These were the conceptual and temporal convolutions I had to perform as a writer. The situation still is not really that much different for a curator. The difference? Now as a curator I have the concrete means to perform this strategy: the power to make objects appear. It is still a question of creating“prescriptive narratives” which are the fictions that of necessity become history. (What we are or what we become is reflected and engendered in that “of necessity.”) While these narratives might be created by a particular “authority,” they must also have the force of a demonstration. That power therefore goes beyond authority: it is not only prescriptive—it has to become performative too; in enacting, it produces its own proof as history. Beyond the question of power, representation is an active force.
(NOTE: The exhibition From Object to Reference (1983) was one, concrete outcome of the problems outlined above, the positive counterpart to the negative critique expressed in the article“Colony, Commodity and Copyright: Reference and Self-reference in Canadian Art,” Vanguard 12: 5/6 (June 1983). Similar problems were encountered in “Staging Language, Presenting Events, Representing History: Ian Carr-Harris, September 1973,” Vanguard 12:9 (November 1983). This 1973 exhibition, which was “reviewed” ten years later, is symptomatic of the problem I am discussing: it appeared and disappeared without being recorded and appraised, or reappraised later on the basis of its original appearance. Problems of another order were rehearsed in the opening paragraph of that article: “Ian Carr-Harris’ exhibition in 1973 may pass as historical in the transition of Canadian sculpture from formal self-referentiality to reference outside itself. It certainly has to be recovered as an event. That recovery is appropriate since history and event were so much the subject and presentation of that work. To recover that event is to treat this article as a re-view, as if no critical hindsight had been gained since. Through this critical experiment, a formal division disturbs the continuity of themes before and after this cut into a career, and even the proximity of the artist’s name to this work. This cut into a continuity gives the work an undue presence while at the same time denying that presence: it too is split.”)
There is no way of telling what yet may become part of history. Perhaps the past is still essentially undiscovered! So many retroactive forces are still needed!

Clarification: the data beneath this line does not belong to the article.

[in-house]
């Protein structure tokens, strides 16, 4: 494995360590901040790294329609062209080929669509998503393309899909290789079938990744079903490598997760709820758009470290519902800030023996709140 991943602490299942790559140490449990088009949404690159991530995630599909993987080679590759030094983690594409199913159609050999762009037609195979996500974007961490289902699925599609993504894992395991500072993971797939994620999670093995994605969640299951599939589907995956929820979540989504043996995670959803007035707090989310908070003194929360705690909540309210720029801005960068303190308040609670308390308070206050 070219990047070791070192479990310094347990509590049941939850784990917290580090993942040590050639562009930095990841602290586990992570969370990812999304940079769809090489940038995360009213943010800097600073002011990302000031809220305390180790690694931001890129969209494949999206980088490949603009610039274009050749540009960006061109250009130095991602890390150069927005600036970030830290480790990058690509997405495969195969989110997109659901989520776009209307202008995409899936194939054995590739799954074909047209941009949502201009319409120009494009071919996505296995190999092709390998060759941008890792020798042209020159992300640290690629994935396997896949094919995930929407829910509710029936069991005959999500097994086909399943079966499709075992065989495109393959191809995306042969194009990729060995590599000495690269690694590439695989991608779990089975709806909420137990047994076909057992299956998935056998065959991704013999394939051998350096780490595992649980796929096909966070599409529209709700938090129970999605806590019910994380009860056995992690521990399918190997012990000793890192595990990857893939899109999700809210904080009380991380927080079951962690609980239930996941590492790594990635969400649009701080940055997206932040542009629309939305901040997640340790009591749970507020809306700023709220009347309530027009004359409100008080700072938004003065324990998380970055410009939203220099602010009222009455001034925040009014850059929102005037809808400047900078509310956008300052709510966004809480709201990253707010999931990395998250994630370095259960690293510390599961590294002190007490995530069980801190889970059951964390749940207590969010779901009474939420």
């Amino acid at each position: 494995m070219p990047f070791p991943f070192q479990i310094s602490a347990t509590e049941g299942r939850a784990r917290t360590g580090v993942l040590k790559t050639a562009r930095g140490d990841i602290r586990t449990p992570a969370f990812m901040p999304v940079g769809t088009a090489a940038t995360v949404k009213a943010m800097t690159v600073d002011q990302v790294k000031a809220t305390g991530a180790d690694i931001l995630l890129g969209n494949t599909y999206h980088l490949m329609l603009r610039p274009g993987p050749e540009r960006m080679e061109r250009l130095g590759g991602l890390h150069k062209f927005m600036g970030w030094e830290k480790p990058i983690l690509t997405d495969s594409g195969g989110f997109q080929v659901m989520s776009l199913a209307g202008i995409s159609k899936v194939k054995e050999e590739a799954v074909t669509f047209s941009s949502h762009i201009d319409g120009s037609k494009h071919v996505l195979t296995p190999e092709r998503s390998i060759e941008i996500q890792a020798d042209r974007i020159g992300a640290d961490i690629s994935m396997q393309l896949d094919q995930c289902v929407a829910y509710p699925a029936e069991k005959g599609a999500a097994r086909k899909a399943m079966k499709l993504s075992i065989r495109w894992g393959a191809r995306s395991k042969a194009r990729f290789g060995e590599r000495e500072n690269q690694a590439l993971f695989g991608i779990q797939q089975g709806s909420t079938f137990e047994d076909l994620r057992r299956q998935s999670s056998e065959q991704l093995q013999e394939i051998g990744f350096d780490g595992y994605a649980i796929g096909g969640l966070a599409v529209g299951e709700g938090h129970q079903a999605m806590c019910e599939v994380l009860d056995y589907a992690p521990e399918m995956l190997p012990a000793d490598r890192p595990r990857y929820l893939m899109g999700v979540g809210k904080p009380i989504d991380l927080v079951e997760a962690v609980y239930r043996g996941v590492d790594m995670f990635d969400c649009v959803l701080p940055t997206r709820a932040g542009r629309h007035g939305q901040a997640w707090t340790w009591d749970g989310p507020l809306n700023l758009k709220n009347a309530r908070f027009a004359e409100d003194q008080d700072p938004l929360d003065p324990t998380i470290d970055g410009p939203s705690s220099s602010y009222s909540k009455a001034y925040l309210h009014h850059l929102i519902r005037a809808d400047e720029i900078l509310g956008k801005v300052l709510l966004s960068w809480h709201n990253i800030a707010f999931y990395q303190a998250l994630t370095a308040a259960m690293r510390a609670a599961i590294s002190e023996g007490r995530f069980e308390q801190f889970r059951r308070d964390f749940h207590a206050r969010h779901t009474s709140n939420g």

It is not so much a question of how museums represent art today, the art of the “now,” but how they represent a past—the past of contemporary art. Not that that past is not representable: it is a past that was not represented in its time, so that, hence, it cannot be a past for us. So there are very practical issues and difficult questions, questions beyond and yet including representation and power: the issues of changing history; of changing the nature of a collection and thereby changing the nature of art, or what is thought as art; because it is, I think, collections that are the potential agents for that change. The permanent collection is not there solely as evidence of a secure process of evaluation and the validity of a certain history.
We have to set a context for contemporary art not by reconstituting its history, but by constituting it, in order to make it a history for us. So it is not simply a matter of presenting objects (presentation is never simple), but of presenting events, giving a group of objects somewhat of the character of an event, but doing that retrospectively. Let’s be clear: by “retrospective” I do not mean by means of retrospectives; those will not provide a critical or substantive history. Let’s give more critical force by calling it retroactive: it is an act that has the effect of changing the past for us. A presentational gap opens in this return of objects and events, which is representation. This seeming contradiction of presenting events in retrospect opens all the issues that provide a logic of presentation. And they are of a complexity that may make the museum the privileged site for their investigation. (One example: The notion of presenting events in retrospect would allow permanent collections to accommodate a record of the temporary exhibition as a basic concept of presentation.)
The lack of a history has forced us to these circumstances, which is also our privilege for it allows us to create our history: insofar as history constitutes us, we can reconstitute it as an event. It has been the absence of concrete evidence, something that we could take as assumed, almost as our historical consciousness, that has been the problem. We have an advantage, however, in that we cannot assume this history as natural. When these artworks return through this staging, they are now insecure in their identities. It is an insecurity that binds work and writing, art and curatorial presentation. It is an insecurity that is active and thought. In all the representation it entails, it is the presence of art.
(NOTE: The possibility of writing (not merely recording) a history is more than an investigation of the logical transformations within the specific field of Canadian art. That we can attempt a history perhaps is a result of conditions being right for it. Or rather, that I attempt a history and others attempt other histories is possible because a cultural “system” has coalesced to the degree that it can express a system of value as well. The fact that we have tools for seeing culture as a whole leads us to value that cultural construction we have been part of.)